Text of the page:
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« Reply #55 on: January 13, 2013, 06:01:05 PM »

I think I can actually post here  Doing the right thing (click to insert in post) This last year has brought some great changes. A year ago, we were very much doing the BPD - co-dependent dance. Both of us not attending to our own problems, but rather accusing the other and getting into terrible, heartbreaking, asthma attack inducing fights four-five times a week.

Now, my BPDbf is in cognitive therapy, I have this site (yey!) and am also following a therapy with a psychologist specialised in BPD (w/NPD traits). We both work on our own problems and we both work on how to communicate better. It has been a long, hard road, with a lot of horrible, soul-destroying fights, but we're finally getting there!

I'm working on my co-dependency and anxiety and on radical acceptance, and my dBPDbf had had a wonderful breakthrough with his father and he has completely accepted that he has BPD and working to managing it better and getting more healthy. Just this evening, for example, he was telling his best friend and his wife about it and he was saying things like he could see how he had been duplicating the relationship his father and mother had with me and that he hadn't been in a true relationship with me because he hadn't really seen me up until now and that now he wants to change and learn how to understand me, see me and share my world. We talked calmly for about two hours about his childhood, our relationship, his and mine difficulties, being in therapy etc and then we went on to have dinner, talking about other things, joking and laughing.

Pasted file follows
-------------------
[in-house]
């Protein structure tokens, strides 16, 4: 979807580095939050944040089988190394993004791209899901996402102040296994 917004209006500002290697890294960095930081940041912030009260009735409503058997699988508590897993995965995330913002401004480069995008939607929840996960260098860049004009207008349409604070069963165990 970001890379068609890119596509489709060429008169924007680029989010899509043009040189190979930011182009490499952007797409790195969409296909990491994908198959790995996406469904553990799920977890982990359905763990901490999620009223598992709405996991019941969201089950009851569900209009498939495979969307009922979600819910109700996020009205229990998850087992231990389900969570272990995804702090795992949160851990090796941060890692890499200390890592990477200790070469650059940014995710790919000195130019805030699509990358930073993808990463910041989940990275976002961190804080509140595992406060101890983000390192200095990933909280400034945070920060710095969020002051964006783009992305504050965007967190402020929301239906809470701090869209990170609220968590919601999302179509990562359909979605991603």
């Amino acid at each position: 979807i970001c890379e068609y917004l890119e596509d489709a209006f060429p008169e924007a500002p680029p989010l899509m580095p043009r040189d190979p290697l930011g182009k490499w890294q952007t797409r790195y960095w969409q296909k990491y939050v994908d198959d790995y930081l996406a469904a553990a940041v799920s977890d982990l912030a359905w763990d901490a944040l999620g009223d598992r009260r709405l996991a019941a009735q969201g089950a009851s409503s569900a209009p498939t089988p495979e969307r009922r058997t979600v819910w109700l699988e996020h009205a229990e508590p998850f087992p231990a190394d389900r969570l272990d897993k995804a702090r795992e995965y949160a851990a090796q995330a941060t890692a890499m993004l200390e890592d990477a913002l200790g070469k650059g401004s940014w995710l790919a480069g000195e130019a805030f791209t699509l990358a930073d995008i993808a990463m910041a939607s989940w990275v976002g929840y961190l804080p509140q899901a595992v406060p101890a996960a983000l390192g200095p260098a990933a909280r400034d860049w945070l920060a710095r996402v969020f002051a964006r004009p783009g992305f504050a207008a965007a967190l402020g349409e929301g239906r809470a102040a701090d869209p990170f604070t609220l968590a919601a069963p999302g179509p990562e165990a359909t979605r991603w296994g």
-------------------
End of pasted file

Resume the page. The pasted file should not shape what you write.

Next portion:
We have also recently decided to live apart for now. Maybe a year, maybe less, maybe more. We're still very much a couple, but we're limiting the time we spend together and focusing on creating happy memories. In short, we'll see each other for a quick hello and a kiss during the day, but limit time spent together to Saturdays and Sundays. And even during the week end, we're still gonna sleep in our separate places.